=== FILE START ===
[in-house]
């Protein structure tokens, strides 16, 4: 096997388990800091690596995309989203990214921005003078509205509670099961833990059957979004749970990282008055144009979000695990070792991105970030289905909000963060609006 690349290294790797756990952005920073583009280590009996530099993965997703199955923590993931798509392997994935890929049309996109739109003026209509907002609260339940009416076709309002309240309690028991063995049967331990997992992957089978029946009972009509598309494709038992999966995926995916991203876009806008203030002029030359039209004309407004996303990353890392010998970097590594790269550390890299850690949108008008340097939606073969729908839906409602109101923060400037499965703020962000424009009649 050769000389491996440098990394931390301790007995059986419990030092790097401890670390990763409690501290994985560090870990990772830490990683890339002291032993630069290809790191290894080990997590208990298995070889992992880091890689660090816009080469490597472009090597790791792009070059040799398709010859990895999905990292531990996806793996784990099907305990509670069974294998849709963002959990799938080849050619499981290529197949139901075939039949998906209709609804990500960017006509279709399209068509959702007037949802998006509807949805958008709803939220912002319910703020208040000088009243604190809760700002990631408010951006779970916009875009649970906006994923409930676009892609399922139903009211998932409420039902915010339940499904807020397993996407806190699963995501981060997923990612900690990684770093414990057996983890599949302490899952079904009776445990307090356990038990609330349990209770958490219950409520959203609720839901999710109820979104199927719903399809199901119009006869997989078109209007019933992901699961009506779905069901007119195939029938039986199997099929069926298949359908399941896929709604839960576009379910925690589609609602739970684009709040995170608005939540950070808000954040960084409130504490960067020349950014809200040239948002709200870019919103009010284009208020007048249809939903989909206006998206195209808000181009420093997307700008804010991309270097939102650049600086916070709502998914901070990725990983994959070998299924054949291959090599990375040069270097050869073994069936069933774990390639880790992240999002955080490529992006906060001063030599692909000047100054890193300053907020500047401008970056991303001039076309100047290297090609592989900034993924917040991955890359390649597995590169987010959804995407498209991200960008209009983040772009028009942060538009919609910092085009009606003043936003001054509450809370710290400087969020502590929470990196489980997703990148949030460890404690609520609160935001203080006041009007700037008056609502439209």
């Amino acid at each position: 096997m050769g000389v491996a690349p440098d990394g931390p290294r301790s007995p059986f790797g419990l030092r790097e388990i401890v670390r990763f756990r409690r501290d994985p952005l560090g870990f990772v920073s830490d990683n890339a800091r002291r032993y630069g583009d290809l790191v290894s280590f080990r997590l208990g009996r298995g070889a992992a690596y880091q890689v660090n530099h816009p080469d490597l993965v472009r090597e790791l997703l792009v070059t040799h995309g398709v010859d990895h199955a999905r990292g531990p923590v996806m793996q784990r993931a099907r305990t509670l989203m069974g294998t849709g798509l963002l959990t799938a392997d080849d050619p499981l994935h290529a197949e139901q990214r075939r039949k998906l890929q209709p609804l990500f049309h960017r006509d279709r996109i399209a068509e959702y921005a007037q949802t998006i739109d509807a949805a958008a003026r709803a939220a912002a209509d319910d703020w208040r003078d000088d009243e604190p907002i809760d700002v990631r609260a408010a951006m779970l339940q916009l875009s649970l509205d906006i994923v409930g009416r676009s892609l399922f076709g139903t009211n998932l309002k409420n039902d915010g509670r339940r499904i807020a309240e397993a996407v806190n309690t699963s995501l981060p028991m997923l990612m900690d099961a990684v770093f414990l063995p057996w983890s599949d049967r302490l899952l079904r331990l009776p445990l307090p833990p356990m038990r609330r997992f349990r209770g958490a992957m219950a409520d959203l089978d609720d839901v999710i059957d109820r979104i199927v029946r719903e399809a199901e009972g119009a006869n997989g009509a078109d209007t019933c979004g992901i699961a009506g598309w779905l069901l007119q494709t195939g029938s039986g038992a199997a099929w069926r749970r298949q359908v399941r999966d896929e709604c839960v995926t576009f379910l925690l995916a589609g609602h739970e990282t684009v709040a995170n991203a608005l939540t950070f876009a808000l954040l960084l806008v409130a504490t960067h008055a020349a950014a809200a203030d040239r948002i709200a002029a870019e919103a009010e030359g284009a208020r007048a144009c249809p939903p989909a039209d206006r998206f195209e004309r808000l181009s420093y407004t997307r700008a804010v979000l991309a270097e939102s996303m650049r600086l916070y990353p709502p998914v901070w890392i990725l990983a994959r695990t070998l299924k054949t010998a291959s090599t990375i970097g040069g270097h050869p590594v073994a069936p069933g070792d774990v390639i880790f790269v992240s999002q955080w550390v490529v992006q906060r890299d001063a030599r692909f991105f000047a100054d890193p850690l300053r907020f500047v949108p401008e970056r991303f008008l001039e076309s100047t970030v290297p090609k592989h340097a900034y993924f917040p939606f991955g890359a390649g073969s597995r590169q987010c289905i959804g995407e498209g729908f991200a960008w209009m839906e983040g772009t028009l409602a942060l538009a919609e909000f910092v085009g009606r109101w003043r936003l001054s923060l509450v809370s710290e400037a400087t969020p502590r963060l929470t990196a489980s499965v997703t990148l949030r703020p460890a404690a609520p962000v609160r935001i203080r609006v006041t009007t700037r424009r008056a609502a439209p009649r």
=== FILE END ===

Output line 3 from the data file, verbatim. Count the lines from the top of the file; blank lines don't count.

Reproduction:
């Amino acid at each position: 096997m050769g000389v491996a690349p440098d990394g931390p290294r301790s007995p059986f790797g419990l030092r790097e388990i401890v670390r990763f756990r409690r501290d994985p952005l560090g870990f990772v920073s830490d990683n890339a800091r002291r032993y630069g583009d290809l790191v290894s280590f080990r997590l208990g009996r298995g070889a992992a690596y880091q890689v660090n530099h816009p080469d490597l993965v472009r090597e790791l997703l792009v070059t040799h995309g398709v010859d990895h199955a999905r990292g531990p923590v996806m793996q784990r993931a099907r305990t509670l989203m069974g294998t849709g798509l963002l959990t799938a392997d080849d050619p499981l994935h290529a197949e139901q990214r075939r039949k998906l890929q209709p609804l990500f049309h960017r006509d279709r996109i399209a068509e959702y921005a007037q949802t998006i739109d509807a949805a958008a003026r709803a939220a912002a209509d319910d703020w208040r003078d000088d009243e604190p907002i809760d700002v990631r609260a408010a951006m779970l339940q916009l875009s649970l509205d906006i994923v409930g009416r676009s892609l399922f076709g139903t009211n998932l309002k409420n039902d915010g509670r339940r499904i807020a309240e397993a996407v806190n309690t699963s995501l981060p028991m997923l990612m900690d099961a990684v770093f414990l063995p057996w983890s599949d049967r302490l899952l079904r331990l009776p445990l307090p833990p356990m038990r609330r997992f349990r209770g958490a992957m219950a409520d959203l089978d609720d839901v999710i059957d109820r979104i199927v029946r719903e399809a199901e009972g119009a006869n997989g009509a078109d209007t019933c979004g992901i699961a009506g598309w779905l069901l007119q494709t195939g029938s039986g038992a199997a099929w069926r749970r298949q359908v399941r999966d896929e709604c839960v995926t576009f379910l925690l995916a589609g609602h739970e990282t684009v709040a995170n991203a608005l939540t950070f876009a808000l954040l960084l806008v409130a504490t960067h008055a020349a950014a809200a203030d040239r948002i709200a002029a870019e919103a009010e030359g284009a208020r007048a144009c249809p939903p989909a039209d206006r998206f195209e004309r808000l181009s420093y407004t997307r700008a804010v979000l991309a270097e939102s996303m650049r600086l916070y990353p709502p998914v901070w890392i990725l990983a994959r695990t070998l299924k054949t010998a291959s090599t990375i970097g040069g270097h050869p590594v073994a069936p069933g070792d774990v390639i880790f790269v992240s999002q955080w550390v490529v992006q906060r890299d001063a030599r692909f991105f000047a100054d890193p850690l300053r907020f500047v949108p401008e970056r991303f008008l001039e076309s100047t970030v290297p090609k592989h340097a900034y993924f917040p939606f991955g890359a390649g073969s597995r590169q987010c289905i959804g995407e498209g729908f991200a960008w209009m839906e983040g772009t028009l409602a942060l538009a919609e909000f910092v085009g009606r109101w003043r936003l001054s923060l509450v809370s710290e400037a400087t969020p502590r963060l929470t990196a489980s499965v997703t990148l949030r703020p460890a404690a609520p962000v609160r935001i203080r609006v006041t009007t700037r424009r008056a609502a439209p009649r």